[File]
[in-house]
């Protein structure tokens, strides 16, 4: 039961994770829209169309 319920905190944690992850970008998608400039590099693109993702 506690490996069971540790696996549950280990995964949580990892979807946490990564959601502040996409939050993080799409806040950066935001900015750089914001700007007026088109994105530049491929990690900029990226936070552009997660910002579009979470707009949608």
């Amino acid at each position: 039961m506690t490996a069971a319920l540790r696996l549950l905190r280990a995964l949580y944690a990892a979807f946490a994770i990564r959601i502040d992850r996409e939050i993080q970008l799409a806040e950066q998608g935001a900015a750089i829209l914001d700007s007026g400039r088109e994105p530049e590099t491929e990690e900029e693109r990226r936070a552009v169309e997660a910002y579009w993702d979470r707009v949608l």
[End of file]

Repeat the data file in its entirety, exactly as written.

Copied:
[in-house]
């Protein structure tokens, strides 16, 4: 039961994770829209169309 319920905190944690992850970008998608400039590099693109993702 506690490996069971540790696996549950280990995964949580990892979807946490990564959601502040996409939050993080799409806040950066935001900015750089914001700007007026088109994105530049491929990690900029990226936070552009997660910002579009979470707009949608």
């Amino acid at each position: 039961m506690t490996a069971a319920l540790r696996l549950l905190r280990a995964l949580y944690a990892a979807f946490a994770i990564r959601i502040d992850r996409e939050i993080q970008l799409a806040e950066q998608g935001a900015a750089i829209l914001d700007s007026g400039r088109e994105p530049e590099t491929e990690e900029e693109r990226r936070a552009v169309e997660a910002y579009w993702d979470r707009v949608l």